The Gould Library has rich collections of books, journals, government documents, and other resources. You may access them via Catalyst, the online catalog that is shared by Carleton and St. Olaf. You may search Catalyst by title, author, subject, or word.
This is only a partial list of the call numbers pertaining to Physics. For a complete listing, go to the Library of Congress Classification Outline, provided by the Cataloging Policy and Support Office of the Library of Congress.
Sometimes, it can be very helpful to simply head down to the stacks (Physics books are on the 3rd floor) and browse the shelves where books on your topic are.
Library of Congress Subject Headings are the words and phrases that you will use to do a subject search for books in Catalyst (as opposed to a keyword search, where you may use any words you like). Although Physics is a Library of Congress Subject Heading, you will probably get better results if you are more specific. If you are interested in thermodynamics for instance, use the subject heading Thermodynamics. Be aware that some words and phrases that may seem very natural to you will not be Library of Congress Subject Headings. Note also that, in general, the articles listed in Catalyst do not use Library of Congress Subject Headings, so it is best to use them when looking exclusively for books.
Typically, the best way to find relevant subject headings is to begin with a general keyword search on your topic. Once you find an appropriate source in your search results, examine the subject headings assigned to it. You may then click on a subject heading to perform a search in Catalyst for other sources which have been assigned the same heading. If you cannot find a source using a keyword search, ask a librarian for help.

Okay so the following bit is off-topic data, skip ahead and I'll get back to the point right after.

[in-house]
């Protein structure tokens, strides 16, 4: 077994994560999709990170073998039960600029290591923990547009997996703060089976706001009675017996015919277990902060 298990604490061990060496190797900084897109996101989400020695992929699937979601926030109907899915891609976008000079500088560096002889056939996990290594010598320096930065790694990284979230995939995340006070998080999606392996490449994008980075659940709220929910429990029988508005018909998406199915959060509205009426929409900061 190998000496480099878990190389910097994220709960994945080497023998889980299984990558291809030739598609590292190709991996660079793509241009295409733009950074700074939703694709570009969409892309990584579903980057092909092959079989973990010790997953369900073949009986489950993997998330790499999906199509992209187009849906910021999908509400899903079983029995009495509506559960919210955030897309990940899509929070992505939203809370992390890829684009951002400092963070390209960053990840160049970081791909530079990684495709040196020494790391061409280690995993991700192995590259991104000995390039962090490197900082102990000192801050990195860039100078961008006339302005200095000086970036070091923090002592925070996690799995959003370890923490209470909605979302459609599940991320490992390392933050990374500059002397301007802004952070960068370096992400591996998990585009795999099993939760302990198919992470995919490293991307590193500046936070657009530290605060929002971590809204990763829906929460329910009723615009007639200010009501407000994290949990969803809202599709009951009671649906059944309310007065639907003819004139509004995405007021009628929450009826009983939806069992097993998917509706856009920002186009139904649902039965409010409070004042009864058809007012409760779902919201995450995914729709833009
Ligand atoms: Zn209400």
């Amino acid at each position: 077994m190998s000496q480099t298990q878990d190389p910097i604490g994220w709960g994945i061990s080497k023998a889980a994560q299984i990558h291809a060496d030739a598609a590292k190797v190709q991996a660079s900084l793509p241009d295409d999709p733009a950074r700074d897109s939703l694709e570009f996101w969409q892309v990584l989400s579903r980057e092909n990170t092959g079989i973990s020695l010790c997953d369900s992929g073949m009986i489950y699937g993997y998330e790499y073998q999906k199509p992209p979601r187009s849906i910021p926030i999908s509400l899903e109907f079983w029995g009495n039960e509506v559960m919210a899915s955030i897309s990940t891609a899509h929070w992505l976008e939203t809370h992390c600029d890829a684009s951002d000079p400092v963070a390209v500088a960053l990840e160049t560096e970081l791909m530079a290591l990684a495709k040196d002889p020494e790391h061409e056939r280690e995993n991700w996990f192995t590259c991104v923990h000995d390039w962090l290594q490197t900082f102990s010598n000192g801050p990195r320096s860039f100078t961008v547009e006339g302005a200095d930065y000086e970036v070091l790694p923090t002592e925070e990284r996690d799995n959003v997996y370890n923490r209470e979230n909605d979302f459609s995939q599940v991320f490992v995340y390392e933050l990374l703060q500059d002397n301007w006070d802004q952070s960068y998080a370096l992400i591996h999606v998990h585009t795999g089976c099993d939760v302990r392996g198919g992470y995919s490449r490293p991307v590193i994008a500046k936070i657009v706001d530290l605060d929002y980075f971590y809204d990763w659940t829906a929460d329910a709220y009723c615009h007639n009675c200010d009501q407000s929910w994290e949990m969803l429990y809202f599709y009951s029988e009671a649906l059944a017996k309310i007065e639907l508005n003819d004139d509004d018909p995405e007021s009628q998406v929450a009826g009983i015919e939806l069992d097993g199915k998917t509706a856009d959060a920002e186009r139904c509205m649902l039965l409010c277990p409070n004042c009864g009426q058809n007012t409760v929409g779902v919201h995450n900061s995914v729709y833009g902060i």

A database of reference sources (encyclopedias, dictionaries, etc). This search box searches all the online reference encyclopidias in the database. Make sure you pay attention to the bibliographies in the entries, too!
Use these sources at the beginning of your research to get an overview of a topic or to identify synonyms, related terms, or simply data that will apply to your topic. Later, return to these sources to clarify concepts or define new vocabulary. These sources often include bibliographical references that may prove helpful.
Ref Q 121.M3 2007
A twenty volume science reference work.
Macmillan Encyclopedia of Physics
Ref QC 5.M15 1996
Over 700 articles on topics in physics and its subdisciplines.
Popular Physics and Astronomy an Annotated Bibliography
Ref QC 24.5 .S65 1996
This is a great place to get started. Lists many areas of physics and where the original literature on these topics can be found.
Questions? Contact firstname.lastname@example.org
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